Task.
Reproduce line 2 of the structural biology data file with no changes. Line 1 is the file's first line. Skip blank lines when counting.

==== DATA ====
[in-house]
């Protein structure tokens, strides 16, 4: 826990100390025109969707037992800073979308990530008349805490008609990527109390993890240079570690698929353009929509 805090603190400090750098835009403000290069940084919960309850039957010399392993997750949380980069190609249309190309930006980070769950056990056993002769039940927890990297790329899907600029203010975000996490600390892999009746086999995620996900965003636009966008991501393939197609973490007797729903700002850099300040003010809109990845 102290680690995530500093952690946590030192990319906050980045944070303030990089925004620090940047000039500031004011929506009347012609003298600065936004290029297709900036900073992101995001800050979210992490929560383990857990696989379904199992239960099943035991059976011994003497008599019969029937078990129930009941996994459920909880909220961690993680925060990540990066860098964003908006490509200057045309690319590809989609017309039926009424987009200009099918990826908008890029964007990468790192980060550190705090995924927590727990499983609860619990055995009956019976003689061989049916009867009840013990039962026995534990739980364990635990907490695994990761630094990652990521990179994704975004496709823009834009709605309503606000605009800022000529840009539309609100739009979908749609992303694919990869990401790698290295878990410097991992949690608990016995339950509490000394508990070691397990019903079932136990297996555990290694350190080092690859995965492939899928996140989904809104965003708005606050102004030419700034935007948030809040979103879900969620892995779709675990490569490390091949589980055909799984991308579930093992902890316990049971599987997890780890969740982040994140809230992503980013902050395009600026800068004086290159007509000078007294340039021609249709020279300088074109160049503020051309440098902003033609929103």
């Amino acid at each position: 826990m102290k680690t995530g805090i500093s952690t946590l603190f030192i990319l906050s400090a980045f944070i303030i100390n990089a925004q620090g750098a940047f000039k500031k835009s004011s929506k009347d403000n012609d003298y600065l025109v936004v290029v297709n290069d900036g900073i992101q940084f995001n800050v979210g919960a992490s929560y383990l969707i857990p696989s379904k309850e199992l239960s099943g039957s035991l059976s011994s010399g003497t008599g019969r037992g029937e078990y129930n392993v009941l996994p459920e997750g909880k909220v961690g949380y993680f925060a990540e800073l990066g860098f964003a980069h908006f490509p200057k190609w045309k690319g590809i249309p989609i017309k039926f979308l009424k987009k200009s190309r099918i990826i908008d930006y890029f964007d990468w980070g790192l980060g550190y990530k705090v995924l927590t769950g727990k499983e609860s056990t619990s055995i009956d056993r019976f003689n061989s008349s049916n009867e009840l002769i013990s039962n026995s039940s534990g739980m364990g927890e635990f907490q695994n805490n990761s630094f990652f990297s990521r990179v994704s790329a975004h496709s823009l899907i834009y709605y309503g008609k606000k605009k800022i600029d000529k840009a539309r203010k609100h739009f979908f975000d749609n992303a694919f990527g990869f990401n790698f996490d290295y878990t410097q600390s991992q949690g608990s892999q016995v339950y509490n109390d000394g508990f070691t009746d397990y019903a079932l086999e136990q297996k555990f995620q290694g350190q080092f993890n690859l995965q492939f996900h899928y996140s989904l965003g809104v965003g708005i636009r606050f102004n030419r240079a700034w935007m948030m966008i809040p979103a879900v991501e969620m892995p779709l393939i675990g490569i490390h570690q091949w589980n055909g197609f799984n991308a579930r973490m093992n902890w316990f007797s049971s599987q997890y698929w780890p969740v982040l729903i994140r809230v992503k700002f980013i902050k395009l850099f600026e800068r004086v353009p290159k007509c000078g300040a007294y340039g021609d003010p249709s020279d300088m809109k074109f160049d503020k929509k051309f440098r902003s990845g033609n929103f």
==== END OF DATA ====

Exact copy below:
């Protein structure tokens, strides 16, 4: 826990100390025109969707037992800073979308990530008349805490008609990527109390993890240079570690698929353009929509 805090603190400090750098835009403000290069940084919960309850039957010399392993997750949380980069190609249309190309930006980070769950056990056993002769039940927890990297790329899907600029203010975000996490600390892999009746086999995620996900965003636009966008991501393939197609973490007797729903700002850099300040003010809109990845 102290680690995530500093952690946590030192990319906050980045944070303030990089925004620090940047000039500031004011929506009347012609003298600065936004290029297709900036900073992101995001800050979210992490929560383990857990696989379904199992239960099943035991059976011994003497008599019969029937078990129930009941996994459920909880909220961690993680925060990540990066860098964003908006490509200057045309690319590809989609017309039926009424987009200009099918990826908008890029964007990468790192980060550190705090995924927590727990499983609860619990055995009956019976003689061989049916009867009840013990039962026995534990739980364990635990907490695994990761630094990652990521990179994704975004496709823009834009709605309503606000605009800022000529840009539309609100739009979908749609992303694919990869990401790698290295878990410097991992949690608990016995339950509490000394508990070691397990019903079932136990297996555990290694350190080092690859995965492939899928996140989904809104965003708005606050102004030419700034935007948030809040979103879900969620892995779709675990490569490390091949589980055909799984991308579930093992902890316990049971599987997890780890969740982040994140809230992503980013902050395009600026800068004086290159007509000078007294340039021609249709020279300088074109160049503020051309440098902003033609929103």